Google Bringing The Galapagos Islands To Street View

Google Street View comes to the Galapagos Islands
Google

Google’s Street View technology is a fantastic tool for those who love to travel. The service, which is integrated into Google Maps, gives us the chance to take a virtual tour of places that range from our hometown to some of the more iconic places around the globe. For instance, over the past few years, Street View has allowed us to visit Mt. Everest, the Amazon and the Great Barrier Reef, all without ever leaving home. Last week, the Internet search giant announced that it will soon add the Galapagos Islands to that list, giving us a glimpse of one of the most naturally diverse locations on the planet.

Located 500 miles off the coast of Ecuador, the Galapagos Islands are best known for being the place that inspired Charles Darwin to write his seminal work “On the Origin of Species.” It was that book that first explored the concepts of evolution and the idea of natural selection. Darwin’s book would go on to change the way we think about the world around us and how different species adapt to it. The Galapagos served as his living laboratory while he observed his Theory of Evolution in action for the first time.

Working directly with the Charles Darwin Foundation (CDF) and the Galapagos National Parks Directorate (GNPD), Google sent a team of hikers to trek the Galapagos with its Street View Trekker strapped to their backs. The Trekker is a specially designed backpack with 15 integrated cameras that captures a destination from all angles as the wearer hikes through the environment. Over the course of ten days, the Google Team visited ten unique locations in the Galapagos capturing thousands of images as they went. Those locations included beaches, forests, the crater of an active volcano and even under the ocean.Over the years, the Galapagos have become an incredibly popular destination for travelers. The hundreds of unique species that live there continue to fascinate visitors more than 175 years after Darwin first set foot on the islands. But all of the travelers who go there are also a threat to the fragile ecosystem that exists in this isolated corner of the globe. Google, the CDF and the GNPD all hope that this project will help educate the world about the islands while also spreading the word about how important it is to preserve them.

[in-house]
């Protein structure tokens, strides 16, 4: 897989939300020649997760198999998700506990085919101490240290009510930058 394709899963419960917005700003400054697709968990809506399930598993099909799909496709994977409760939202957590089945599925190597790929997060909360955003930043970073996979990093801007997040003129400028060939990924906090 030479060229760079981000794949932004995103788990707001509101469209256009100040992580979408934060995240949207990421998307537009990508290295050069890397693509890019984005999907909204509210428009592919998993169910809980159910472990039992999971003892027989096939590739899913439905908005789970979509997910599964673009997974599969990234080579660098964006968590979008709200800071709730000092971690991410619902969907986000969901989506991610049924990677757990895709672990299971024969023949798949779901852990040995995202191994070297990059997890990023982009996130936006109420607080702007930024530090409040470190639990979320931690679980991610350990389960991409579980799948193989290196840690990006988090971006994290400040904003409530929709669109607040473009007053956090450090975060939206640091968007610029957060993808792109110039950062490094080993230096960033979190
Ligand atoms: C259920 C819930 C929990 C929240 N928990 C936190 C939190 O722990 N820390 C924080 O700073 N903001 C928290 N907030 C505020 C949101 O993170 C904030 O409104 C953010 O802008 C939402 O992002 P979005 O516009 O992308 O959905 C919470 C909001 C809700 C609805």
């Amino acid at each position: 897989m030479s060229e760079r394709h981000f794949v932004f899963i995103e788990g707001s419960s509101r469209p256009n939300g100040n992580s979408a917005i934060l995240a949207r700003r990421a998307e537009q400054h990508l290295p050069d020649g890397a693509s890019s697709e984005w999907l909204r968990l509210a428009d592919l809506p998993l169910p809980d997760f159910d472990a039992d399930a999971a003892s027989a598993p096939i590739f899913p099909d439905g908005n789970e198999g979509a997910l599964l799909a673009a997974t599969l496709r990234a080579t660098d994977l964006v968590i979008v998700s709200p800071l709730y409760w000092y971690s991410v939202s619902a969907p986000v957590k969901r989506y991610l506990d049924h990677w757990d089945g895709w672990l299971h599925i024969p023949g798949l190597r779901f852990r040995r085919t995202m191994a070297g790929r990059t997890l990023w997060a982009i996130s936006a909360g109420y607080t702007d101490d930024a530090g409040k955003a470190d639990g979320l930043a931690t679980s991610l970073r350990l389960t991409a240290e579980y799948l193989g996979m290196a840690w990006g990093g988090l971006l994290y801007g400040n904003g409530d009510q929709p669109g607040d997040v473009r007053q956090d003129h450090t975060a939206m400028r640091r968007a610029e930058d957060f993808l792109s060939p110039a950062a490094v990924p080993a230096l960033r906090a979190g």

The Galapagos Islands will be added to Street View later this year.

Video Of The Day: Modern Day ‘The Motorcycle Diaries’

Before beginning his doctorate in biomedical sciences, “Alex the Adventure Biker” took a break to realize his lifelong dream: to ride a motorcycle through the Americas. Over the course of nearly a year and a half, he rode his bike through 22 countries as he made his way from El Paso, Texas, to Argentina and then back up through Brazil and all the way to Alaska – a journey of more than 82,000 miles.

“In short I drove solo half way around the world, through interstates, highways, dirt roads, no roads, mud, rivers, through hurricanes, tornadoes, tsunamis, rain, hail, sun shine, snow, ice roads you name it and I made it back,” the adventurous biker wrote on his website. Ride along and check out the varied landscape as he saw it (and some disco dancing, too) in the video above, which was created from more than 600 hours of footage.

Photo Of The Day: Galapagos Tortoise

When noted beetle eater Charles Darwin arrived at the Galapagos Islands to survey the local flora and fauna, he was so enthralled with the giant tortoises that he just had to ride them. And, as was his custom with newly encountered species, he also ate many of them. He named the unlucky James Island specimens as the tastiest tortoises in the land.

You can (obviously) no longer take such liberties with the giant reptiles of the Galapagos. And while they never made for great transportation they’re great photo subjects. Take this old gal for example, dramatically photographed by Flickr user m24instudio. She seems to communicate with that one eye all of the existential gravity of the slow-motion tortoise lifestyle.